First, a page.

GREEN LIGHT “I’ve battled despair a lot in my life,” said John Green, whose first book for adults, “The Anthropocene Reviewed,” has been on the hardcover nonfiction list for three weeks. “A lot of people found the last year and a half exceptionally difficult, and it was really important for me personally but also professionally to try to write my way toward connection and wonder.”
The book was inspired by Green’s podcast of the same name, where the author — who is best known for his 2012 young adult best seller-turned-cultural phenomenon, “The Fault in Our Stars” — reviews different aspects of the human experience on a 5-star scale. Recent episodes feature refreshingly uncynical takes on the opening scene of “Penguins of Madagascar” and on a hot dog stand in Reykjavik, Iceland; the literary version includes essays on scratch-and-sniff stickers, Lascaux cave paintings and velociraptors.
In the introduction, Green quotes the novelist Allegra Goodman, who was asked in a 2017 interview for the Book Review whom she would like to write her life story. She said, “I seem to be writing it myself, but since I’m a novelist, it’s all in code.” Green writes, “For me, it had started to feel like some people thought they knew the code. They would assume I shared the worldviews of a book’s protagonists, and they’d ask me questions as if I were the protagonist.”
During a phone interview (which impressed my fractious remote-learning adolescents into silence), Green elaborated: “I didn’t want to write in code anymore. I wanted to try to write as myself because I’ve never done that in any formal way. I wanted to try to think about how I was looking at the world.”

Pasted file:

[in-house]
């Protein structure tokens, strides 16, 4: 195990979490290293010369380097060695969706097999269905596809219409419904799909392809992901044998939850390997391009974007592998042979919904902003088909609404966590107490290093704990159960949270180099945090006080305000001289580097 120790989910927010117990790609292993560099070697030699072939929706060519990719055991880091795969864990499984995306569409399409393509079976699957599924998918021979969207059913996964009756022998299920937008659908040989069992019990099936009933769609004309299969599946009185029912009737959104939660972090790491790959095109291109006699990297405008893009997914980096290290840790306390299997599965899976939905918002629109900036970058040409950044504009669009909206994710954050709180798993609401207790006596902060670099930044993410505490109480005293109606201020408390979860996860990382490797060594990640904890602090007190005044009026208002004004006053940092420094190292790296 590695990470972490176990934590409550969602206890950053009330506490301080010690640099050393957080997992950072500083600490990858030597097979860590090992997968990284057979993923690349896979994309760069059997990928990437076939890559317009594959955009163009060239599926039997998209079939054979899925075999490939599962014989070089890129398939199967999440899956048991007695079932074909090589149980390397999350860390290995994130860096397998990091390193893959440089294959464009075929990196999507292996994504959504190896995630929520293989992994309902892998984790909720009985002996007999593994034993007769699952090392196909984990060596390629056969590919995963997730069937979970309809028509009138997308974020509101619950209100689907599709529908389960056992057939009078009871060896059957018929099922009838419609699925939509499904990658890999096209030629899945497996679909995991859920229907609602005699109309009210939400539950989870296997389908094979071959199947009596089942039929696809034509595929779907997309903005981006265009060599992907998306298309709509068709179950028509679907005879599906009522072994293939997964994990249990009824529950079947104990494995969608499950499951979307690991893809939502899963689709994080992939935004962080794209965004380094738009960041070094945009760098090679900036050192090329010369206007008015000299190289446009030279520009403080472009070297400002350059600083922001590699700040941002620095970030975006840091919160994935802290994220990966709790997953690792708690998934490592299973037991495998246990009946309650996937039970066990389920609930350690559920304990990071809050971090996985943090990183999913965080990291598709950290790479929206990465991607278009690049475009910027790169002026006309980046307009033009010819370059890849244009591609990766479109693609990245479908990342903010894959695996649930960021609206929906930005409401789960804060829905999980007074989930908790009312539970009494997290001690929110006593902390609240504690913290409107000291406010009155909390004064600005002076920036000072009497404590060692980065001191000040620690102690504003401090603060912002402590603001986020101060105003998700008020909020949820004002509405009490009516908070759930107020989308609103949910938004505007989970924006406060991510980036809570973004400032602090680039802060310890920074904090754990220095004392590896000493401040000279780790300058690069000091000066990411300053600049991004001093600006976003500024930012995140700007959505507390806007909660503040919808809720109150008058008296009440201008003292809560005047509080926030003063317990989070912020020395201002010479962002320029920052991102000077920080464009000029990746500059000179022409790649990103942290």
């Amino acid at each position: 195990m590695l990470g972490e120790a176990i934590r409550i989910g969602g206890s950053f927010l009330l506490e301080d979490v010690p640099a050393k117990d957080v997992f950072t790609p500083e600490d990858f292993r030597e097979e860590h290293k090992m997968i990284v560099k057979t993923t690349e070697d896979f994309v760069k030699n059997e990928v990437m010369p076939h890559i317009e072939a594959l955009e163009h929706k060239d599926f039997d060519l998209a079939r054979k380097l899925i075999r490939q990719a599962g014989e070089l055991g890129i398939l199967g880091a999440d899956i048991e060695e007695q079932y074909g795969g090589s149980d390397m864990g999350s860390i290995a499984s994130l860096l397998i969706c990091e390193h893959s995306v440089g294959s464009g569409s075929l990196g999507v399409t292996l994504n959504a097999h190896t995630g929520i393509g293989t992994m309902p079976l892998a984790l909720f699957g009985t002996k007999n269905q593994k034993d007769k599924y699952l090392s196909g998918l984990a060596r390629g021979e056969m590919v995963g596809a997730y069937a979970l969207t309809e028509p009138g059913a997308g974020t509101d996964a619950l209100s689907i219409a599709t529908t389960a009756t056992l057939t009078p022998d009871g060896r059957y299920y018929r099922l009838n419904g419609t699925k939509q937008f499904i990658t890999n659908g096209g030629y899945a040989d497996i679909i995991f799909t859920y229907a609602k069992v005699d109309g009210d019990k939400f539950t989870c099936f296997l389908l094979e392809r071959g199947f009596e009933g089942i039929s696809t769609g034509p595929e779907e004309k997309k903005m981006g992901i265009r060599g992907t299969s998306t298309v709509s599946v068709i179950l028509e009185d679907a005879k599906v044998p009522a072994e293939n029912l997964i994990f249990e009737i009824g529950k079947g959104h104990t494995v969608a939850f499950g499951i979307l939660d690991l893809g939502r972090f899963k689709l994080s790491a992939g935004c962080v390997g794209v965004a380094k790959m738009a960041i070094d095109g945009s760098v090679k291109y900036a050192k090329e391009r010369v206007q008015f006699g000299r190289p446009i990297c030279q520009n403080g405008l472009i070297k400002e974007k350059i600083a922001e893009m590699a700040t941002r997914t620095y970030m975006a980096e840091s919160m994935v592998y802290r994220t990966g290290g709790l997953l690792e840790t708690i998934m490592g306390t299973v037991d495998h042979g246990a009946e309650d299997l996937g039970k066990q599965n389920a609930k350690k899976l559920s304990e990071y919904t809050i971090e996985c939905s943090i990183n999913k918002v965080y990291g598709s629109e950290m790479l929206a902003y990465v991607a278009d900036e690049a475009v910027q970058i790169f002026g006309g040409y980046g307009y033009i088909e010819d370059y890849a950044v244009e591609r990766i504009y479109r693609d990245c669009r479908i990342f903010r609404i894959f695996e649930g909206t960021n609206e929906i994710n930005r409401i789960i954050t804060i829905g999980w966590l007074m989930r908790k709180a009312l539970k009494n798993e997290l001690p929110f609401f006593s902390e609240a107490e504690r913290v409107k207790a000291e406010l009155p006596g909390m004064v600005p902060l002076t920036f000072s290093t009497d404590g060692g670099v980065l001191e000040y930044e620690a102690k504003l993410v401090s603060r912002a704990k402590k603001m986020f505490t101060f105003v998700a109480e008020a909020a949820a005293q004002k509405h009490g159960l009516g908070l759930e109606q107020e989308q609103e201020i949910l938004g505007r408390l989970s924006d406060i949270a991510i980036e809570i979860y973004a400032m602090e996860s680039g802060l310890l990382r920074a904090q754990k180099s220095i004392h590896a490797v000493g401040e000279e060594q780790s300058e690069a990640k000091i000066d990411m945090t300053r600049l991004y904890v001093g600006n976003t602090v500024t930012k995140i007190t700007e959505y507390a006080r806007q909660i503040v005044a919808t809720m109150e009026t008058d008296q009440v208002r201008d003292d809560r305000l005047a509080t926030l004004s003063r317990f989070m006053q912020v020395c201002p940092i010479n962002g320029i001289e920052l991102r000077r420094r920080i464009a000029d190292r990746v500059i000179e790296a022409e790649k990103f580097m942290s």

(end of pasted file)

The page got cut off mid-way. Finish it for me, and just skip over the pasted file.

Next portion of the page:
Before he published his first novel, “Looking for Alaska,” in 2005, and before the internet turned every hotel guest and Instant Pot chef into a critic, Green got his start working at Booklist. He said, “I think part of the reason I wanted to write reviews in this book was to go back to those early days of my writing life, but also because I think the 5-star scale has become a kind of background hum that we assume is inevitable when in fact it was very rarely used until a couple of decades ago. I wanted to think about how it’s shaped our thinking about the world without our really noticing.”
Green added, “I also wanted to articulate some of the ways I’ve worked my way back toward hope over the last few years. I think hope is the correct response to consciousness.”